By referring to Figure 3 of the drawings it will be seen that the arms 5 have been moved into the offset portions of the bayonet slots 5A thereby causing the dielectric body 4 and its attached, elongated plug member 2 to be moved forward in the device so that the prongs 6 are in extended relation with respect to the outermost end of the body member I. In such position the plug may obviously be inserted in an electric outlet and the prongs 6 will establish electrical connection with the energized portions of the outlet (not shown).
When it is disengaged to free the prongs 6 and hence the dielectric connection plug from the electric outlet, the arms 5 of the device may be moved manually out of the oifset portion of the bayonet slots 5A. The coil spring will then pull the dielectric body 4 and the elongated plug member 2 thereof, as well as the prongs 6, into the body member I, as shown in Figures 1 and 2, thereby disengaging the prongs 6 from the outlet receptacle. This action will take place as the outermost end of the body member i normally engages the face of the electric outlet so that the spring tension is exerted through the body member I thereagainst to forcefully disengage the prongs 6.
It will be obvious to those skilled in the art that modifications in the device are possible. One such modification is illustrated in Figure 4 of the drawings wherein a body member H, provided with a reciprocal plug member [2 having a dielectric body 4 attached thereto, is provided with a pair of outwardly extending arms which engage modified bayonet slots 13. The arms l5 positioned in the dielectric body l4 extend outwardly through the modified bayonet slots l3 and are normally restrained by means of a movable keeper H. The keeper l? is positioned on the body member I: by means of brackets 19 and 26 and is normally held in the position illustrated wherein it restrains the travel of the arms l5 by means of a spring 118 which is positioned about the keeper l7 between the bracket 19 and a shoulder I'lA formed on the keeper ll.
The uppermost end of the keeper I? is provided with an outlet l'iB to which the electrical conductors used in connection with the device may be attached. It will be observed that this construction permits the electrical conductors to be connected to the outlet 1713 so that the keeper I! may be moved to cause the arms [5 to be released. The formation of the modified bayonet slots l3 plus the coil spring I8, normally tending to move the connecting prongs I6 of the device into the area defined by the body member II, will cause the device to be automatically actuated and the prongs I6 disconnected from an outlet receptacle.
It will thus be seen that a simple and efficient electrical connection plug has been disclosed which possesses the dual advantage of providing a suitably sized and shaped article so that it can be conveniently handled for manually inserting it in an outlet receptacle, and it also possesses means enabling it to disconnect itself from the outlet receptacle when desired. The device is safe in operation as neither the body member 1 nor the arms 5 thereof are in electrical connection with the prongs 6. The electrical conductors used in connection therewith are protected against breakage by eliminating the necessity of using the same to pull a plug from the receptacle.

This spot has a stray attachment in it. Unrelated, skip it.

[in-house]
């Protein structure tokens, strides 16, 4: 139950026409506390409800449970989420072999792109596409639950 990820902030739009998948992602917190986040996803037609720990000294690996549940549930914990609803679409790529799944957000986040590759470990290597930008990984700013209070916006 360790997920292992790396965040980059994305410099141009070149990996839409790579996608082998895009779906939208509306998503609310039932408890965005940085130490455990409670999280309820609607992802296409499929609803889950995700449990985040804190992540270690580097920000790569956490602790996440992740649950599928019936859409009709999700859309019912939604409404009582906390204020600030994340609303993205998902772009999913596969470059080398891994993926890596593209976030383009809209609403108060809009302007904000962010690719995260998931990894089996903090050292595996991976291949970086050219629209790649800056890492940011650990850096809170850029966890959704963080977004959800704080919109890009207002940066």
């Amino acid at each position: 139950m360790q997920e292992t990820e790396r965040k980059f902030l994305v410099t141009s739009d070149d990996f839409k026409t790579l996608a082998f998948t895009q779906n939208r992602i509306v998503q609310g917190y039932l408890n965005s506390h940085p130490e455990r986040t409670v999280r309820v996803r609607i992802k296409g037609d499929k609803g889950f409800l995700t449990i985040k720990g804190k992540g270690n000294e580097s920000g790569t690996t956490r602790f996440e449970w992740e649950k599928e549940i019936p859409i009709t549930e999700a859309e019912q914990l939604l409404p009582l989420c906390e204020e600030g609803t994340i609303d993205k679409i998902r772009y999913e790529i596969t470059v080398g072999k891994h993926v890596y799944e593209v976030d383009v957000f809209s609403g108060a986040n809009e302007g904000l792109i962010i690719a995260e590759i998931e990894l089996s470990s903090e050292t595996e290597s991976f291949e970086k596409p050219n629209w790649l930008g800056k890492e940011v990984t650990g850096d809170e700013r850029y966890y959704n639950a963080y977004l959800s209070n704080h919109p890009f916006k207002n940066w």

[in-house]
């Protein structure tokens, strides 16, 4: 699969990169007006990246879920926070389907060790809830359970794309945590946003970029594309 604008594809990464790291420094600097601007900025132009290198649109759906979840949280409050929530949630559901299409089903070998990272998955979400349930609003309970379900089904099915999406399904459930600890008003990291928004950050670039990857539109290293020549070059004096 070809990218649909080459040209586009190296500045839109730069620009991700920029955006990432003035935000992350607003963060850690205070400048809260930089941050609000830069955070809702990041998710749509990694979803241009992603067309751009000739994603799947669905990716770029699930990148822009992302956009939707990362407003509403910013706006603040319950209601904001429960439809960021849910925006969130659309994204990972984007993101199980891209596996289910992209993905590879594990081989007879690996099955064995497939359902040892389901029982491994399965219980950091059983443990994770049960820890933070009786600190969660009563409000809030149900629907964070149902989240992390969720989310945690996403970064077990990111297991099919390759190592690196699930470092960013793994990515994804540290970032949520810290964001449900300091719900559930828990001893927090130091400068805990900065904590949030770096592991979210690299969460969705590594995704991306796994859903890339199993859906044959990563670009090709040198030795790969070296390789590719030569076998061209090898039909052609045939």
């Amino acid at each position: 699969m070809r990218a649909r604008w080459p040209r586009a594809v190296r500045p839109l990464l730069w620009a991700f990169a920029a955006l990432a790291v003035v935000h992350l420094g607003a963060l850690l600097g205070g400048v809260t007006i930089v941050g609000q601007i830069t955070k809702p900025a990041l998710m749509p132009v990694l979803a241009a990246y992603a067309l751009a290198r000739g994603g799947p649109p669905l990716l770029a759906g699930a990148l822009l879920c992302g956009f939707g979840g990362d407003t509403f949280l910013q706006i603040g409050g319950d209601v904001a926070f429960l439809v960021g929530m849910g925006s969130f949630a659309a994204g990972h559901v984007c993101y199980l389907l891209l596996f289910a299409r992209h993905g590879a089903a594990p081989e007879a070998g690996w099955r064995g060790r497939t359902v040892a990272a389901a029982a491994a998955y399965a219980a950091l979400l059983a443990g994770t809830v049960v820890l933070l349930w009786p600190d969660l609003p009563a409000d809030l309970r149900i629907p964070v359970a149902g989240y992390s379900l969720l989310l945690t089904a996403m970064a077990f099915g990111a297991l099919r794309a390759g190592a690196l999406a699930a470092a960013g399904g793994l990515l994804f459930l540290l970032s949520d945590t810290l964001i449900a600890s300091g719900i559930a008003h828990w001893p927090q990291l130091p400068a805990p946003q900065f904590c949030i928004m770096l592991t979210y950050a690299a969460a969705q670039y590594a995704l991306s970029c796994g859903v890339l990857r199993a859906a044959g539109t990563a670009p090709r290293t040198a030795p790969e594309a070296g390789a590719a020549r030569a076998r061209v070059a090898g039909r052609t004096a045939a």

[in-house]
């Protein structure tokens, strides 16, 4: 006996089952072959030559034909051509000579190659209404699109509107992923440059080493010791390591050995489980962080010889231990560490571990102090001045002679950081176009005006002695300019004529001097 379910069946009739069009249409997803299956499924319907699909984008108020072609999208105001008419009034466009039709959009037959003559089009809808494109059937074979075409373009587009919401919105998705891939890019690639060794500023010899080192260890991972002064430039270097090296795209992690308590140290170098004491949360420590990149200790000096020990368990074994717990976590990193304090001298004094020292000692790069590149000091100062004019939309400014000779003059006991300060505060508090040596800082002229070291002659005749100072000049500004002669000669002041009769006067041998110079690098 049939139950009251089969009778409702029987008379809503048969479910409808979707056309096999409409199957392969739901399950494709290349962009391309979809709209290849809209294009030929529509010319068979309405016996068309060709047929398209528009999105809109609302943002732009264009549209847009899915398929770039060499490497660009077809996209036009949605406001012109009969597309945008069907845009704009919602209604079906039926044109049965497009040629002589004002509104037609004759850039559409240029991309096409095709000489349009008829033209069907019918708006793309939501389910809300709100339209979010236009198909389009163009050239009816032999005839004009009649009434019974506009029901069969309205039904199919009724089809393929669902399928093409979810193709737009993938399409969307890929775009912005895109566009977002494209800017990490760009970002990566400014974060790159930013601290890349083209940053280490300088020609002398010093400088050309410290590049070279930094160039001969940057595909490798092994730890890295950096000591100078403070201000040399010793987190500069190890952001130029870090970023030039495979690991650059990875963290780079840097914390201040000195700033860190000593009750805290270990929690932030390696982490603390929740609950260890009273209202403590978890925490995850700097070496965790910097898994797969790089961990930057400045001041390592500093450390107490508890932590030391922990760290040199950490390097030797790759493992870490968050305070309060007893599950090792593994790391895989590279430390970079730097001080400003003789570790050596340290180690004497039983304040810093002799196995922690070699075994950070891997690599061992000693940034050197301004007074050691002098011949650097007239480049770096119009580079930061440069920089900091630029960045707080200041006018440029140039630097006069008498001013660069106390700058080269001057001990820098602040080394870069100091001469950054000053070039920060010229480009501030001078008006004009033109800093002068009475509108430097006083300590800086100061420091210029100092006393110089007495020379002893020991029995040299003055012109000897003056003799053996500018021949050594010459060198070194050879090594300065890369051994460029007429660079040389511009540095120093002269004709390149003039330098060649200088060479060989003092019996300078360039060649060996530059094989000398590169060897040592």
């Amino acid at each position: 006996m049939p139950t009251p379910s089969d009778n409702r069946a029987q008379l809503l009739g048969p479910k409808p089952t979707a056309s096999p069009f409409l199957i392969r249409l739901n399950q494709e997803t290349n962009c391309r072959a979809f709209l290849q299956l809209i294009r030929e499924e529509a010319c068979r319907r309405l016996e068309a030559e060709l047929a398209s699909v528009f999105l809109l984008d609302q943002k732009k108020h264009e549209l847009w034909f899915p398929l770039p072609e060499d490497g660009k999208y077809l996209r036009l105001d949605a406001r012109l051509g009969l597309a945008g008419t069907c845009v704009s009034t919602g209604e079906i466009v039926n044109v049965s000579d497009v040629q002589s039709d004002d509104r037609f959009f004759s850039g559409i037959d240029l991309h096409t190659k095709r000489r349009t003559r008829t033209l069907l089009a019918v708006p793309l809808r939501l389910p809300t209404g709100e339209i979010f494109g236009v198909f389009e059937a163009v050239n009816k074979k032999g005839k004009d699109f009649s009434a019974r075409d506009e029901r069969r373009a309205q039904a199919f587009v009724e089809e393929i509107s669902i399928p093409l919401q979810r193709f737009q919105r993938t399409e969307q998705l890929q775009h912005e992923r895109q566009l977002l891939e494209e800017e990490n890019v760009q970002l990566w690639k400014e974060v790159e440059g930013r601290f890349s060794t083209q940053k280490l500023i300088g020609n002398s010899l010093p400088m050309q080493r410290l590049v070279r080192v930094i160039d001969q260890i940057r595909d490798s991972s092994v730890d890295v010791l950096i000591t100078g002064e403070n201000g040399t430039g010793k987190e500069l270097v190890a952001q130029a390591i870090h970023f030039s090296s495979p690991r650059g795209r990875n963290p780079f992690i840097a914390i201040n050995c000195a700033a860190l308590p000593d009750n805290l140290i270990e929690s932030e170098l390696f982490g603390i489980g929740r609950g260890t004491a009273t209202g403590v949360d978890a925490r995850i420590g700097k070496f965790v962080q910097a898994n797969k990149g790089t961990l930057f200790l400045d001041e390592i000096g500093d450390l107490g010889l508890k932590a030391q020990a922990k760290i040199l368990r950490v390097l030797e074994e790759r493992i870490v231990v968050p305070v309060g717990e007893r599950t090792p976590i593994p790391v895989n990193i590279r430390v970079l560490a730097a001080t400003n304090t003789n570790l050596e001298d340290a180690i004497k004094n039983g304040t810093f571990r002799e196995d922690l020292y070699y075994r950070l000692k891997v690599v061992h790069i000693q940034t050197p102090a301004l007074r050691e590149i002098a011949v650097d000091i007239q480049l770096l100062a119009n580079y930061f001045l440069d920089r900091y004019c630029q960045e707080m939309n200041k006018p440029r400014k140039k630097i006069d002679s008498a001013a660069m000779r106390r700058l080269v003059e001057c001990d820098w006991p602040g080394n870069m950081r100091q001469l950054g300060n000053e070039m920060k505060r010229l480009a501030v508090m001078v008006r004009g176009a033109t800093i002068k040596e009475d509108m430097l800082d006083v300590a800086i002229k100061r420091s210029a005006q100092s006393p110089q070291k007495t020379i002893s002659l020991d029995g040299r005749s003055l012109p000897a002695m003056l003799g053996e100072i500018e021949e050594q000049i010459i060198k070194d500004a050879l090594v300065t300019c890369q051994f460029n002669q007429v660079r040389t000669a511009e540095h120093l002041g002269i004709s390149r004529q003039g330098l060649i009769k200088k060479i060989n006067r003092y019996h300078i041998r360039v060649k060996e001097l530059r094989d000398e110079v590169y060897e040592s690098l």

Having thus described my invention, what I claim is:
An electrical plug comprising a hollow body member having an annular longitudinally extending flange on one end thereof and a reciprocally mounted plug therein, spring means normally urging the said plug inwardly of the said hollow body member, electrical connection prongs mounted on the said plug, at least one axially extending slot formed in the said hollow body member and at least one arm positioned on the said plug and registering with the said slot, an ofiset formed in the said slot into which the arm may be moved so that the plug may be held in the flanged end of the hollow body member with the connection prongs thereon positioned out of the flanged end of the hollow body member, a rod movably mounted on said hollow body member and normally engaging the said arm when said arm is in the said oiiset of the slot, the said :ofiset being tapered with respect to the said slot so that when the said rod is moved out of engagement with said arm the arm will move into the said slot and permit the said plug to move into the hollow body member.
NICHOLAS E. COLLA, JR.
REFERENCES CITED The following references are of record in the file of this patent:
UNITED STATES PATENTS Number Name Date 1,298,354 Knauff Mar. 25, 1919 1,323,821 Bramming Dec. 2, 1919 1,629,243 West May 17, 1927 1,775,564 Goodspeed Sept. 9, 1930 1,902,568 Maxam Mar. 21, 1933 2,053,386 Wheeler Sept. 8, 1936 2,253,668 Weddle Aug. 26, 1941 2,261,615 Cornwall Nov. 4, 1941 2,447,783 Williams Aug. 24, 1948 FOREIGN PATENTS Number Country Date 508,882 Great Britain July 7, 1939